Camp Quest, self-described as “the first residential summer camp in the history of the United States for the children of Atheists, Freethinkers, Humanists, Brights, or whatever other terms might be applied to those who hold to a naturalistic, not supernatural world view,” is heading to Texas later this month. The camp was founded by Edwin and Helen Kagin after an atheist was barred from Scout camp. First held in 1996, Camp Quest now has programs in nearly a half dozen cities across the country – from California to the Smoky Mountains – as well as a Canadian site in Ontario. The newest program will meet for just one day, Sunday, August 30, in Princeton, TX, a town north of Dallas.
According to the official website, Camp Quest aims to “provide children of freethinking parents a residential summer camp dedicated to improving the human condition through rational inquiry, critical and creative thinking, scientific method, self-respect, ethics, competency, democracy, free speech, and the separation of religion and government guaranteed by the Constitution.” Campers – who must be between the ages of 5 and 13 – are not required to be atheists to attend, though scientific thinking is given preference to faith. Activities will include “learning about different animals, making pottery, and having lots of great fun!”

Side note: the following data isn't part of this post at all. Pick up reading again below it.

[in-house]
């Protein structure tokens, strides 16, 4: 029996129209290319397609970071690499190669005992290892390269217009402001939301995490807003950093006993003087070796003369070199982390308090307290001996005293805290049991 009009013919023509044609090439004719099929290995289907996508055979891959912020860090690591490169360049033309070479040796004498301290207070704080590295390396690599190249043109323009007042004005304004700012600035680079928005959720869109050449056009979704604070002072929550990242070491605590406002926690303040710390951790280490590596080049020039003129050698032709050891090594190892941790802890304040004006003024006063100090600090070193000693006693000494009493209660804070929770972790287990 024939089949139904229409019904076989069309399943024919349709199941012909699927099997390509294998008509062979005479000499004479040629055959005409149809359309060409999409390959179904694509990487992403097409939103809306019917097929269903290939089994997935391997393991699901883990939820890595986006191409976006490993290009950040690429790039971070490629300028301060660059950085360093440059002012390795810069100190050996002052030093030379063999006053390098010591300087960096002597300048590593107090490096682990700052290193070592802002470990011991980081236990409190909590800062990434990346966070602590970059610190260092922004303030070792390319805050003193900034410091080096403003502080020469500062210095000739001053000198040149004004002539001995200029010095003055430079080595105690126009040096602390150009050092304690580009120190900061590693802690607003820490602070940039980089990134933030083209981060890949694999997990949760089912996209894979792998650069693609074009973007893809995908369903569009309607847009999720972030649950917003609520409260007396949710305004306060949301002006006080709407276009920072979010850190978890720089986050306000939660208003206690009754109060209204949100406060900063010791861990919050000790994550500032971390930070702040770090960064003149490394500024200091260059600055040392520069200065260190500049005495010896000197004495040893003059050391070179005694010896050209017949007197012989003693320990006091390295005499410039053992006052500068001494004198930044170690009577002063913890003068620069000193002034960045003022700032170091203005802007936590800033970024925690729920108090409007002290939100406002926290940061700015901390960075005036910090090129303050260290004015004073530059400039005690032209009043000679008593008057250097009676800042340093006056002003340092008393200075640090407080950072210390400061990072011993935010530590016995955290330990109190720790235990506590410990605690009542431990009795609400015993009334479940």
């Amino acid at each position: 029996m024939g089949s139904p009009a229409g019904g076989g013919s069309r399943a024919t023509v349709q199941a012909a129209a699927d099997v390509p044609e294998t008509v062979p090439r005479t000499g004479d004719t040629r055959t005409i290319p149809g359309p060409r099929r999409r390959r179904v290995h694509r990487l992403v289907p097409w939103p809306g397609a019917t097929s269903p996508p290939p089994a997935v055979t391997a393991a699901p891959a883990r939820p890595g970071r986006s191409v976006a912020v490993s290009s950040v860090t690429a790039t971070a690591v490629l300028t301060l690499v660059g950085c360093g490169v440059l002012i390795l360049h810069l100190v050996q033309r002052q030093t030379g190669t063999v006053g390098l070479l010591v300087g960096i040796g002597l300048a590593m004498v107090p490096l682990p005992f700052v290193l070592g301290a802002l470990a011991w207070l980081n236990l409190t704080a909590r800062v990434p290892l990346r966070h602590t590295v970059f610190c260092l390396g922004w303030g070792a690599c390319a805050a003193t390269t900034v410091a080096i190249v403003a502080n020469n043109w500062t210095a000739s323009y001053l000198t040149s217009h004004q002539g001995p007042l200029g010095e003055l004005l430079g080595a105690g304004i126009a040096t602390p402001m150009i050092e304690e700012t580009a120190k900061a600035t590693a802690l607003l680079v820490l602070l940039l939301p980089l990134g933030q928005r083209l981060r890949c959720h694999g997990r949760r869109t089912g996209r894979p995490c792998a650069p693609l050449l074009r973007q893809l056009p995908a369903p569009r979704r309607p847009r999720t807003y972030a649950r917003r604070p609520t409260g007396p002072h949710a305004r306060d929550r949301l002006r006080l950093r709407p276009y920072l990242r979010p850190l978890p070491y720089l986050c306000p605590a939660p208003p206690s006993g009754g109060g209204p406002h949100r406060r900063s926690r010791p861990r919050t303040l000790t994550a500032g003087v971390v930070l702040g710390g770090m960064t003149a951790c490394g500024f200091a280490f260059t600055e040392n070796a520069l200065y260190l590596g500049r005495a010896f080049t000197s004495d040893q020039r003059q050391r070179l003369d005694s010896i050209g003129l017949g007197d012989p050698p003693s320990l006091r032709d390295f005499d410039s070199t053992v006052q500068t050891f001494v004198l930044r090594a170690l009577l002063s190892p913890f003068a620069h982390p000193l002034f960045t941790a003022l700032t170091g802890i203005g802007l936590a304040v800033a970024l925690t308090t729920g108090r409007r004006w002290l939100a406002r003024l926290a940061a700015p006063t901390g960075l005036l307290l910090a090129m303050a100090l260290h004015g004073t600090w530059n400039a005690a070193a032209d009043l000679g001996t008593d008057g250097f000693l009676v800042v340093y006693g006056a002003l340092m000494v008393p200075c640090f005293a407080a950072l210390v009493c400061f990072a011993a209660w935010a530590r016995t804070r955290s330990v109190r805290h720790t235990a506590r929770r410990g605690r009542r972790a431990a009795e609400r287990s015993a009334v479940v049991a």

Earlier this summer, Richard Dawkins (pictured above) lent his support to Camp Quest UK, a weeklong retreat in Somerset for children aged 8 to 17. As is perhaps to be expected, especially now that Dawkins has become involved, Camp Quest has come under attack in a number of recent editorials, blogs, and letters to the editor. The most common accusation among these voices is that the organization is no less evangelical or fundamentalist than its theistic counterparts and that it leaves no room for dialogue between religion and science.
For the official Camp Quest Texas website, click here. To hear or read a transcript of NPR’s Michel Martin interviewing Camp Quest Incorporated’s president of the board, Amanda Metskas, click here. For more on Richard Dawkins’ involvement, click here. And, last but not least, to see Camp Quest make the top five list on Stephen Colbert’s “Threat Down,” click here.
Myth and Science: Their Varying Relationships
By Robert A. Segal , University of Aberdeen
(Vol. 4, February 2009)
On Spirituality: Natural and Non-natural
By Thomas B. Ellis , Appalachian State University
(Vol. 3, October 2008)